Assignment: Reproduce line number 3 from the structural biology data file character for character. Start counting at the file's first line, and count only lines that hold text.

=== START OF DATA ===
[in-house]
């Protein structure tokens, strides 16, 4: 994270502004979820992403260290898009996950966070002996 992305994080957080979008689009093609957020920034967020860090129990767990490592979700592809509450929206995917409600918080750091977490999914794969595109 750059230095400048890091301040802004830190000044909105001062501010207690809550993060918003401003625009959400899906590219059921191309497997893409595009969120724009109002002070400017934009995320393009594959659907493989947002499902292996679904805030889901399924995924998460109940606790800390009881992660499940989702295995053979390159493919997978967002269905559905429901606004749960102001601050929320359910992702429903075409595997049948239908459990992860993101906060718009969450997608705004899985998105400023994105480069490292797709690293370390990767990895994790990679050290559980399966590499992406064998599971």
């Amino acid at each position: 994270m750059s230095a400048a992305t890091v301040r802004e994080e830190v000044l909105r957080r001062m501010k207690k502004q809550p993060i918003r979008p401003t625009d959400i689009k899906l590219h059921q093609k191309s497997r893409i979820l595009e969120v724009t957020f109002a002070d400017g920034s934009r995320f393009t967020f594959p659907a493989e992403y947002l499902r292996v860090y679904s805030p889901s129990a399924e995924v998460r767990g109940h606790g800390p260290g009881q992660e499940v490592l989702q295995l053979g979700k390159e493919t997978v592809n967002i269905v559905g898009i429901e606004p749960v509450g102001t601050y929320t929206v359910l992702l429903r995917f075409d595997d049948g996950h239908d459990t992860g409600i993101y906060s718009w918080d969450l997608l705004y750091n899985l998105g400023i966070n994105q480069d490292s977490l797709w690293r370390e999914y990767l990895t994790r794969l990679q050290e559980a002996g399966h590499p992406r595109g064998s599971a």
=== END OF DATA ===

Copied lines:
């Amino acid at each position: 994270m750059s230095a400048a992305t890091v301040r802004e994080e830190v000044l909105r957080r001062m501010k207690k502004q809550p993060i918003r979008p401003t625009d959400i689009k899906l590219h059921q093609k191309s497997r893409i979820l595009e969120v724009t957020f109002a002070d400017g920034s934009r995320f393009t967020f594959p659907a493989e992403y947002l499902r292996v860090y679904s805030p889901s129990a399924e995924v998460r767990g109940h606790g800390p260290g009881q992660e499940v490592l989702q295995l053979g979700k390159e493919t997978v592809n967002i269905v559905g898009i429901e606004p749960v509450g102001t601050y929320t929206v359910l992702l429903r995917f075409d595997d049948g996950h239908d459990t992860g409600i993101y906060s718009w918080d969450l997608l705004y750091n899985l998105g400023i966070n994105q480069d490292s977490l797709w690293r370390e999914y990767l990895t994790r794969l990679q050290e559980a002996g399966h590499p992406r595109g064998s599971a």